There really isn’t a short answer to Ross’s question (‘Worst deal of all?’, SN 9/5/17) but I’ll have a go!
The Scottish Government decides how much will go into the local government funding pot each year. The amount for councils has reduced by more than the real-terms reduction in the Scottish grant because the Scottish Government has given relative protection to NHS spending in Scotland, for example, at the expense of local government.
The Scottish Government advises COSLA of the amount of money available for all 32 councils and this figure is then run through a distribution formula. The formula was agreed with the Labour/Lib-Dem coalition government before the SNP came to power. More information can be found here.
The formula is complex since it contains around 100 “indicators” that are updated every year. These indicators cover everything from the length of roads a council has to maintain, to age demographics – how many children, old people etc. it has to provide services for. This means that there are variations every year. We gained £5 million from the same formula in 2008/9.
John Swinney wanted to review the distribution formula soon after he became finance secretary. However, he took the lid off, had a look and slammed it down again very quickly without making any significant changes. It is hugely complex as you might imagine. There’s also floor and ceiling mechanisms which are supposed to ensure that no council loses too much from one year to the next and no council gains too much. Unfortunately this can’t deal with the cumulative effect of repeated cuts; it’s the formula that has worked against us more so than anything the government has done.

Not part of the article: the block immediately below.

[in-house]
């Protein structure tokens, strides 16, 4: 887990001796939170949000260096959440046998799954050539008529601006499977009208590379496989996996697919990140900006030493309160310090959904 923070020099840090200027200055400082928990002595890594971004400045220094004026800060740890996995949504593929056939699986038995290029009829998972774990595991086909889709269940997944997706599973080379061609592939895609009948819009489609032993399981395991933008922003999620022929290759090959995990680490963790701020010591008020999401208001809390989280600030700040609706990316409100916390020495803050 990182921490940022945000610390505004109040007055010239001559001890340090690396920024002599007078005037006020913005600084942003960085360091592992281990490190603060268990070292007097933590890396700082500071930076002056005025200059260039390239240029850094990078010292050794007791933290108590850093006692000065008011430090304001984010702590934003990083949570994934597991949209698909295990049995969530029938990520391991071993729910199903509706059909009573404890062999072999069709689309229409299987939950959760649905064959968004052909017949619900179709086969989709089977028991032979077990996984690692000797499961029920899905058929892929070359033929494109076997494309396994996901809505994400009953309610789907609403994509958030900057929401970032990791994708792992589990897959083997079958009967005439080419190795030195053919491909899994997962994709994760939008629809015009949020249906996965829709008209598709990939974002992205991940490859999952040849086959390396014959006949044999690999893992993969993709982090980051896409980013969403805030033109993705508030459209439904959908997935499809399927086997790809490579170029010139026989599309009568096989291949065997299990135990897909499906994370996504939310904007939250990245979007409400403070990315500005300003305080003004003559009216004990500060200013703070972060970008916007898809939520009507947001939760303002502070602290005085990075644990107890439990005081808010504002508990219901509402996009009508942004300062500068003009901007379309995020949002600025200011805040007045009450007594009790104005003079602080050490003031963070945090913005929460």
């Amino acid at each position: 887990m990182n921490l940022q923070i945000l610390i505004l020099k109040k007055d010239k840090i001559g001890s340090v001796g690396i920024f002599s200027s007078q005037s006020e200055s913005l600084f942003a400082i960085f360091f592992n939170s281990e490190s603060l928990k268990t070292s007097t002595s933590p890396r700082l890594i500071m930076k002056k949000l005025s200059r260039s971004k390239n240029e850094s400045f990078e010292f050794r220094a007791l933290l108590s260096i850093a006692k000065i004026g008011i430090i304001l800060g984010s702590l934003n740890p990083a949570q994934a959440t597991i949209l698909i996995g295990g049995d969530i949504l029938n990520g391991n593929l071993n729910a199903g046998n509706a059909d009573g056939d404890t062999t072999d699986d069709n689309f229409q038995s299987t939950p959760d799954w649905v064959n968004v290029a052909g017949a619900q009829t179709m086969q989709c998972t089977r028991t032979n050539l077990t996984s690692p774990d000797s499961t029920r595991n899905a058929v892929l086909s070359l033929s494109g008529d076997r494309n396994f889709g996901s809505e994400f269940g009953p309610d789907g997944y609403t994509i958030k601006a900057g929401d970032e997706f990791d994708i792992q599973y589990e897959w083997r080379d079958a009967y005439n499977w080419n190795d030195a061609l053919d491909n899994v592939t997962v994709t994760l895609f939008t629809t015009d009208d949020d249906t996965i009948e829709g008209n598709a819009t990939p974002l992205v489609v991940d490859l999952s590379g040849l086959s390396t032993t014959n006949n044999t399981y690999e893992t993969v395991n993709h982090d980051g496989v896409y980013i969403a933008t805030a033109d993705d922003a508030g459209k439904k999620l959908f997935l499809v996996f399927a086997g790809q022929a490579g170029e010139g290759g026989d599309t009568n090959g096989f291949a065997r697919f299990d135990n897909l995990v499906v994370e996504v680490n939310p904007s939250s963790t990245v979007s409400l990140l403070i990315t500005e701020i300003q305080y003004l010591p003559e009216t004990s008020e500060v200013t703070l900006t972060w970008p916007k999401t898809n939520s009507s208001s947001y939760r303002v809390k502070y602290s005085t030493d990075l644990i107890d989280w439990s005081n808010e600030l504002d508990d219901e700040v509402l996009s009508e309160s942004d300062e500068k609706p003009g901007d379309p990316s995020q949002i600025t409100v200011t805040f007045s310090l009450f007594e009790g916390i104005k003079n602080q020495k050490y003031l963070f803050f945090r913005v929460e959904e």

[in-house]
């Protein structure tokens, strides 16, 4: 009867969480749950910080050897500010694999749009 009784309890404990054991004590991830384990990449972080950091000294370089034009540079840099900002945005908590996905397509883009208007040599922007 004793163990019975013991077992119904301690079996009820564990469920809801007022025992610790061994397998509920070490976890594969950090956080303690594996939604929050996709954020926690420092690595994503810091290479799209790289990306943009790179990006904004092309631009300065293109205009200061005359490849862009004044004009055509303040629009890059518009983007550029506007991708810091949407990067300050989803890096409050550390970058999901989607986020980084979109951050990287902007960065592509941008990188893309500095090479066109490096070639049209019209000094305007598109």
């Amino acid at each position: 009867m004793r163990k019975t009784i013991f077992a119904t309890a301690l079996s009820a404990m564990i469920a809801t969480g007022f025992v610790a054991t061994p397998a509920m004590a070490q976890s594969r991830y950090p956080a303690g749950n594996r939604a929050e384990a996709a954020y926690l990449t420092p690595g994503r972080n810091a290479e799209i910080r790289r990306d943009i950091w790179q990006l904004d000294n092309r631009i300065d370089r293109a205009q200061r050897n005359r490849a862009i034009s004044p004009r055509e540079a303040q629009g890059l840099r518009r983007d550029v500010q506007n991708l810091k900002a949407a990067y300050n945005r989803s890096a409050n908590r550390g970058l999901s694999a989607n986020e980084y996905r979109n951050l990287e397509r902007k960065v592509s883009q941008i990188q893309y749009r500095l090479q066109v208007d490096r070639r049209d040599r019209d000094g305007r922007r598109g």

I wanted to change it but when the amount going into the formula is being reduced the only place that extra money can come from is other councils. When you consider that COSLA itself is a democratic organisation, where currently around 12 of the 32 councils in Scotland are losing more while 20 aren’t doing as badly, then this is even more difficult. I’m not a betting man but those aren’t good odds.
I scored a short-lived victory a few years ago when Labour decided to put a whip on its 16 members at COSLA in order to not update the indicators on the basis that councils had been offered the same amount of money from the government as in the previous year.
I voted with them as I suspected Shetland would be quids in – and we were. To the tune of around £1.4 million! This was short lived though because Aberdeen City very quickly realised that they were set to lose about £7 million by this while Glasgow would gain around £13 million.
The matter was brought back and the decision was reversed but not without controversy. Four councils quit COSLA, while others gave notice and the leader of Aberdeen City Council – Barney Crocket – was a casualty.
That said, the fact that Comhairle nan Eilean Siar has also suffered similar cuts to those we have endured despite having both an SNP MP and MSP doesn’t lend itself to the conspiracy theories. Does it?
I hope this goes some way to explaining the situation. I don’t believe that it’s one that COSLA can resolve on its own and I think the review, that John Swinney thought better of, is long overdue and could, perhaps, be undertaken by his successor Derek Mackay.
17 Burnside, Lerwick
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